Tax Alert


Inland Revenue’s 2014 Annual Report: some reading between the lines

December 2014 Tax Alert

By Virag Singh and Jesse Pene


Inland Revenue (IR) recently released its annual report for the year ended 30 June 2014 (the report).  Consistent with previous years, IR has continued to focus on achieving more of its performance targets, operating more efficiently, recovering more debt and winning more cases.

The report notes that IR is making tax simpler, more open and more certain.  There has been an emphasis on building a tax system for the future as IR simplifies and streamlines the tax system, transforms tax policies and makes use of new technology to modernise the tax system.

We have outlined some highlights from the report, as well as commenting on some areas where the arguably more interesting points are to be drawn from what the report does not say, rather than what it does in fact state.

Key facts and figures

Key facts and figures noted in the report include:

$56.2 b

Tax revenue collected

$4.1 b

Overdue debt recovered (up by $752m compared to 2013)


Performance targets achieved (compared to 76% in 2013)


Draft rulings completed within 3 months of receipt


Court judgments in favour of the Commissioner

$1.24 b

Investigation discrepancies (ROI $8:$1)

$539.8 m

Discrepancies from work on aggressive tax planning (ROI $62.40:$1)

$49.8 m

Discrepancies from work on hidden economy (ROI $5.51:$1)


Percentage of audits that result in a material discrepancy

$355.8 m

Settlements related to use of optional convertible notes


Percentage of returns filed electronically

What the report tells us

Overall, the statistics convey that IR is becoming more efficient and more successful in its investigation activities.  Achieving more of its performance goals compared to last year and turning around rulings relatively quickly paints a positive picture as a starting point.


Efficiency is evident in the return on investment (ROI) figures as reported.  ROI did vary across activities, however the returns have been generally very positive.  These figures may indicate that taxpayers under investigation are more or less likely to concede, or to reach an agreed outcome (with some tax to pay), depending on the nature of the investigation and the issues covered.  ROI has been greatest at the sharpest end of the spectrum (aggressive tax planning) and this reflects an environment in which IR has been winning on avoidance cases in the courts.  However, given the size of the hidden/cash economy, it does raise the question of whether greater ROI could be achieved in that area – recognising that the costs of detecting and collecting outstanding liabilities may be greater in relation to wholly non-compliant taxpayers.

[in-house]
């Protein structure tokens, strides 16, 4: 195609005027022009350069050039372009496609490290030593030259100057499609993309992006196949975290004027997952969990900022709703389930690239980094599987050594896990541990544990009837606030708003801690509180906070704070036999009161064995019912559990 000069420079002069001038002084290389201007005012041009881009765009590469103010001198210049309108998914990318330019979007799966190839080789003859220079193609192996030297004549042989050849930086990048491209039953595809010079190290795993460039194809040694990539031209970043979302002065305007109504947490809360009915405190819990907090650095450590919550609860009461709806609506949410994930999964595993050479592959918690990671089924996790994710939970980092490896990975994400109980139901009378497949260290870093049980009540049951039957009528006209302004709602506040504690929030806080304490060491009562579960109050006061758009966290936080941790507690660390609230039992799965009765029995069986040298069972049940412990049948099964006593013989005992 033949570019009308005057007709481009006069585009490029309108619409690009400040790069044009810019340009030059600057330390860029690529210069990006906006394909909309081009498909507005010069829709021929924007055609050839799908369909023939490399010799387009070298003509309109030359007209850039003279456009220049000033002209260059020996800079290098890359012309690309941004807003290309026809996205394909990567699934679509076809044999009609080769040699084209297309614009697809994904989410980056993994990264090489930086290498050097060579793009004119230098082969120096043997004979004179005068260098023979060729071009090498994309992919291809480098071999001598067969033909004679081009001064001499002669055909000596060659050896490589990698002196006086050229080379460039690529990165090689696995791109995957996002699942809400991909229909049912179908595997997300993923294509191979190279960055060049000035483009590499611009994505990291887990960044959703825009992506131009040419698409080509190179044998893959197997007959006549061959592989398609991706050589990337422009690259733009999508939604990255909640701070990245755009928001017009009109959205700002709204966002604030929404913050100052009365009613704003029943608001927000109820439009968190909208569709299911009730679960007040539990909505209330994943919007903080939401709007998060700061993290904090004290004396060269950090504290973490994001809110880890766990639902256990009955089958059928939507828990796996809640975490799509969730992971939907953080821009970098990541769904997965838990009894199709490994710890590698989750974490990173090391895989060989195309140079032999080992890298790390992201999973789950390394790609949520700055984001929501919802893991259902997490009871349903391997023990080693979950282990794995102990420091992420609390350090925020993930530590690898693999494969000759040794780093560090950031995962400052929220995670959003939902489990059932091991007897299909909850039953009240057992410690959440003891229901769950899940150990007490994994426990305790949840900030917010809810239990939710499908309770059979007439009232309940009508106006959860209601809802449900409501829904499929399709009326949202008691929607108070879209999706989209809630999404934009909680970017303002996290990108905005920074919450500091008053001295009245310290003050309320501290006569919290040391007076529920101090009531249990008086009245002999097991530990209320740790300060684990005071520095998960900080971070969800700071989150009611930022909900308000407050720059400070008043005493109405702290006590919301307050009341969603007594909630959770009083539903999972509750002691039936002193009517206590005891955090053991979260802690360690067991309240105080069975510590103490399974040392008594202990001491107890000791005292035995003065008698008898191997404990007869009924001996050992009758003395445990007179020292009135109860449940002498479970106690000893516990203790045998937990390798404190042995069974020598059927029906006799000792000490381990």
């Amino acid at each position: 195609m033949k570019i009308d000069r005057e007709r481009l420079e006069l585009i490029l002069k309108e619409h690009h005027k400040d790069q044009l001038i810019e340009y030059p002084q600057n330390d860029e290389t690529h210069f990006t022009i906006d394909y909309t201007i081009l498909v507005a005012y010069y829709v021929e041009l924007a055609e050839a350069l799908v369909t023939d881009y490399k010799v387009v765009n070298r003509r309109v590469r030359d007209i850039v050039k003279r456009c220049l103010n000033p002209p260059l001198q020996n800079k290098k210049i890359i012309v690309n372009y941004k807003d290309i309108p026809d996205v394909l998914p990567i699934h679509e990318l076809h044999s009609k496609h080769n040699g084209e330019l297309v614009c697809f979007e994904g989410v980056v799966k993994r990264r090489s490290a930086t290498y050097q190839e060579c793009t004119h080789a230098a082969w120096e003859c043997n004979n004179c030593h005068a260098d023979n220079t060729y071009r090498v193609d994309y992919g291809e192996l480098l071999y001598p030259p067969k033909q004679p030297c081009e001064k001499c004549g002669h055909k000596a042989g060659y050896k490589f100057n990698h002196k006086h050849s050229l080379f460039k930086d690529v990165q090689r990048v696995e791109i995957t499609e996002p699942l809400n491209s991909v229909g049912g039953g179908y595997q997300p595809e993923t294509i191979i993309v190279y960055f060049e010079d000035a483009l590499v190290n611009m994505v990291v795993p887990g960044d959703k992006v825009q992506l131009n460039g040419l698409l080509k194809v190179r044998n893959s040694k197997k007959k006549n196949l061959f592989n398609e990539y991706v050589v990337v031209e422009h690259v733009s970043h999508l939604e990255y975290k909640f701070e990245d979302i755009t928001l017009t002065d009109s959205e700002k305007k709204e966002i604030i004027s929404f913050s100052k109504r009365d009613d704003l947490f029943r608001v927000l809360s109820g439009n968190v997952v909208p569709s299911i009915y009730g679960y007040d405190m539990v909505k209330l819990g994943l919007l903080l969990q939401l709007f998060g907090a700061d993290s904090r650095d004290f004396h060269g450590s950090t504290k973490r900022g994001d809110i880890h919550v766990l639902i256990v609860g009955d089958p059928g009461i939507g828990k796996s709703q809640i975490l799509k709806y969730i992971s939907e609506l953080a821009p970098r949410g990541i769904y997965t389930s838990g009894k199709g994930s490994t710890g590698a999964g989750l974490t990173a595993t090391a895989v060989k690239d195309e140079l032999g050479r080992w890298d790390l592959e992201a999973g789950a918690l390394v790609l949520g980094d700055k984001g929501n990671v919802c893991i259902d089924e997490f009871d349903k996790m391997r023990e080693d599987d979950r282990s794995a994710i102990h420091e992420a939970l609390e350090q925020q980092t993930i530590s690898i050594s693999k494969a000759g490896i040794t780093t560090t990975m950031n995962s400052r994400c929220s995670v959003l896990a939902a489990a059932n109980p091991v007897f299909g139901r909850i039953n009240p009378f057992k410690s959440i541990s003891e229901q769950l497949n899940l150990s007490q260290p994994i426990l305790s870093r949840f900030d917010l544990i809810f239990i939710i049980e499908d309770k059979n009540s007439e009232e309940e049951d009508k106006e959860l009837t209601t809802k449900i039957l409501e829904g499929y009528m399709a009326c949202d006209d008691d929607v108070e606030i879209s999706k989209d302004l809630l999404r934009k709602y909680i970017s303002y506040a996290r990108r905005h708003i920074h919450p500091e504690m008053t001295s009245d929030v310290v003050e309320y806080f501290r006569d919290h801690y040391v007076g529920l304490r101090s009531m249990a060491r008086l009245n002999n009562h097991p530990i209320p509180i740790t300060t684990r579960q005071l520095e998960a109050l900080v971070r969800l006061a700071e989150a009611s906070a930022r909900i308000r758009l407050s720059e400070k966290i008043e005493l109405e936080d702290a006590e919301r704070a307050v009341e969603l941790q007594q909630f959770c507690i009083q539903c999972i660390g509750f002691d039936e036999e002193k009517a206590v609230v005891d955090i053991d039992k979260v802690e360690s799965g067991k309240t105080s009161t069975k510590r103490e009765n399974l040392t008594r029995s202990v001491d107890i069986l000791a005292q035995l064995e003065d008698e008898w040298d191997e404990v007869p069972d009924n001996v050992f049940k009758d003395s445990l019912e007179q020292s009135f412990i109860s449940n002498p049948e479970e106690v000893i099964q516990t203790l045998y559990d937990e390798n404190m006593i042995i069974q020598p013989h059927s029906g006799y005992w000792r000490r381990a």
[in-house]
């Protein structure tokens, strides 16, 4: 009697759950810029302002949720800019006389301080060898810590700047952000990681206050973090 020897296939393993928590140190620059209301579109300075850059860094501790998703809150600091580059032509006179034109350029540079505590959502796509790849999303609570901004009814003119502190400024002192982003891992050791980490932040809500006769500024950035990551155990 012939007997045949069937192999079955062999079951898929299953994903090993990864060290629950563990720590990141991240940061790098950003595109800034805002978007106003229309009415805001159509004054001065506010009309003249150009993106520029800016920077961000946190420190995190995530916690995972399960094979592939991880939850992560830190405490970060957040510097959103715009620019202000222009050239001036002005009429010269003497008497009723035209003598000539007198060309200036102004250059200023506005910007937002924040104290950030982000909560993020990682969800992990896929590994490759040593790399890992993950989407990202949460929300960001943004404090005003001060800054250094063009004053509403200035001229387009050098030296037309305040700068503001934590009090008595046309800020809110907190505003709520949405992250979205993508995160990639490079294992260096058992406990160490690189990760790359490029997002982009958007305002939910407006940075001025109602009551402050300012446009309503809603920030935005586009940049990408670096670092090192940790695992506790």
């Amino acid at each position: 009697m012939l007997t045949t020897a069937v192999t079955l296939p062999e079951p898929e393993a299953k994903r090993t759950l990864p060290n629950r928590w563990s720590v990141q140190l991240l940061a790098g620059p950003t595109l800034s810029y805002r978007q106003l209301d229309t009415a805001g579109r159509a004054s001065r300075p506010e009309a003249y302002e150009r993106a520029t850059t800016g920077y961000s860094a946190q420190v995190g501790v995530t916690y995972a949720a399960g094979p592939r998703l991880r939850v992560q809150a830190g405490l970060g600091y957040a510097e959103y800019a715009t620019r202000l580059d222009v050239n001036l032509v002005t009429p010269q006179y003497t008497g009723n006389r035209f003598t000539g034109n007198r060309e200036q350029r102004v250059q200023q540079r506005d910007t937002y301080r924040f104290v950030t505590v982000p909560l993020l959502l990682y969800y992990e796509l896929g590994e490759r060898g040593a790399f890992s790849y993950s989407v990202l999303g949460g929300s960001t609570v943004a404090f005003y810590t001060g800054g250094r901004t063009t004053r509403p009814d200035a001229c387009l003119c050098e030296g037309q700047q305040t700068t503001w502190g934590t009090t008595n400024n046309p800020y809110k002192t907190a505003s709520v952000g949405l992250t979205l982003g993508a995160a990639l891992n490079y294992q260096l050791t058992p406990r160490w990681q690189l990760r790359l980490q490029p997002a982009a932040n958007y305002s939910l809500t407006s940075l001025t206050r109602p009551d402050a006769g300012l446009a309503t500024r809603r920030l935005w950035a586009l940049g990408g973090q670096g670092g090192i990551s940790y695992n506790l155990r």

IR has also been able to create efficiencies by entering into information sharing agreements with other government agencies, including the Department of Internal Affairs, New Zealand Customs, Ministry of Education and Ministry of Social Development.  By sharing information with other agencies, IR has been able to easily check whether individual taxpayers are paying what they are required to (and getting what they are entitled to in terms of assistance).


The statistics also tell us that IR has been even more successful on the disputes front recently, which is reflected by the Commissioner’s 83.3% win rate in litigation.  IR’s success is also illustrated by out-of-court settlements of $355.8m, relating to the use by taxpayers of optional convertible notes, which the Court of Appeal had ruled to be tax avoidance.  Eleven other companies agreed to be bound by the outcome of the Alesco proceedings because of their similar use of optional convertible notes.  This shows that IR is effective at implementing “project-type” investigations and co-ordinating investigations resources across the board in circumstances where similar arrangements have been entered into by various taxpayers, and even when the legal principles relied on may not be fully settled.  

IR has also experienced success by identifying $49m of discrepancies from the “hidden economy”, with a key focus on the hospitality, construction, inbound tourism and independent contracting sectors.  The more than $1bn of investigation discrepancies identified in the 2014 year is also a sizeable contributor to the annual statistics.

Customer satisfaction

In addition to the above, the report notes that 85% of taxpayers dealing IR by phone and correspondence are satisfied with IR’s service.  A recent IR Satisfaction Survey conducted by Colmar Brunton confirms that there is overall increased satisfaction with IR.  At face value it seems IR has performed exceptionally well in respect of both its KPIs and in terms of customer satisfaction, but the question remains; does the report paint the full picture?